[Image: Illustration by Holl Liou, courtesy of Wired].
Wired reports on “a small team of Silicon Valley millionaires” who hope to develop “a new option for global citizenship: A permanent, quasi-sovereign nation floating in international waters.”
They call this practice seasteading.
The seasteaders want to build their first prototype for a few million dollars, by scaling down and modifying an existing off-shore oil rig design known as a “spar platform.” In essence, the seastead would consist of a reinforced concrete tube with external ballasts at the bottom that could be filled with air or water to raise or lower the living platform on top. The spar design helps offshore platforms better withstand the onslaught of powerful ocean waves by minimizing the amount of structure that is exposed to their energy.
Build enough of these spar platforms and you’ve got yourself a “deep-water city-state.”
The group’s 300-page book on the managerial practicalities of running “modular seastead groups” references everything from Sealand, the offshore micronation, to the Texas Tower, to houseboats, to the dangers of tropical storms.
[Images: The Maunsell Towers (top), unmentioned by the libertarian seasteaders, and the Texas Tower (bottom)].
They touch on the political and economic circumstances involved in steading the high seas, including SOLAS, the International Convention for the Safety of Life at Sea, and UNLOS, the United Nations Law of the Sea. They mention the process of buying a Flag of Convenience, in which hopeful microsovereigns can “shop around for a country that has the least objectionable laws and rates, and count on the seller’s apathy to minimize restrictions. A seastead is potentially high-profile, and if it proves a serious embarrassment to a registrar it may lose its flag.”
The seastead’s power storage needs are then discussed in terms of electrochemical batteries, gravity batteries, and supercapacitors, and the production of this power will, the authors presume, come from wind and solar systems, and even one or two fuel-powered generators. Of course, there’s also the power of the sea to consider – and the authors’ “favorite” method for harvesting “wave power” is something called Isaac’s Wave Pump.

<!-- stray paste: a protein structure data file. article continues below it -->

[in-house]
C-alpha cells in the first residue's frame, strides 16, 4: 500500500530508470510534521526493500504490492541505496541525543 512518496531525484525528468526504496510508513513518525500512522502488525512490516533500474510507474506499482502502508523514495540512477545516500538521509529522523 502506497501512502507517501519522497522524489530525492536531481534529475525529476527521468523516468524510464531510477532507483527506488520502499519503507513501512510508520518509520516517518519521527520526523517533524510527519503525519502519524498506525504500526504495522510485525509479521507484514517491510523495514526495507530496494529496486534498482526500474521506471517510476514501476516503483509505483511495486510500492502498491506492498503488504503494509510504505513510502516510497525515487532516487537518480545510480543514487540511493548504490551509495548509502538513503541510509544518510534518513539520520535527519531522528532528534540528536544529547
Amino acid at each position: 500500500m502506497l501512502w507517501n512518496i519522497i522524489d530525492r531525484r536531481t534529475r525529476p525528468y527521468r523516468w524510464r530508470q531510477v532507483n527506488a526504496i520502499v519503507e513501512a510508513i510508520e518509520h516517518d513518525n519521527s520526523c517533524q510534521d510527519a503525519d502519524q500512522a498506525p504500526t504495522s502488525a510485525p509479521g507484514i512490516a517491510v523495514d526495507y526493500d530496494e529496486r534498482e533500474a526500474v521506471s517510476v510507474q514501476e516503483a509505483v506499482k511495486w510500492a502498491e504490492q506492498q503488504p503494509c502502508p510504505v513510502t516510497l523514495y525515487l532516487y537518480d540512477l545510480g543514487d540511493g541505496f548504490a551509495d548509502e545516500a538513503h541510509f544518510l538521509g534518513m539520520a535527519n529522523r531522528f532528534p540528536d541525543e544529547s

[Image: Tapping into oceanic motion with BioPower Systems].
In any case, one can fantasize forever about endless small changes in the construction of a functioning seastead. (Note to Chronicle Books: publish an architectural guide to seasteading; it’ll be a huge hit on Father’s Day).
What interests me here, aside from the architectural challenge of erecting a durable, ocean-going metropolis, is the fact that this act of construction – this act of building something – has constitutional implications. That is, architecture here proactively expands the political bounds of recognized sovereignty; architecture becomes declarative.
The stakes for design have gone up, in other words. It’s not just a question of producing better loft apartments, for which you can charge an extra $300,000, or of perfecting the art of luxury kitchen space; it’s a question of designing architecture for extreme conditions and, should your architecture survive, thus opening up room for a new form of what might be called post-terrestrial sovereignty, i.e. governance freed from landed terrain.
Which is not to be confused with advocacy of the project; I just like discussing its political side-effects: architecture becomes wed with, indeed inseparable from, a political project. It is construction in the service of constitutionality (and vice versa).
Wed with oceanic mobility, the architecture of seasteading doesn’t just aesthetically augment a natural landscape; it actually encases, or gives physical shape to, a political community. It is architecture as political space in the most literal sense.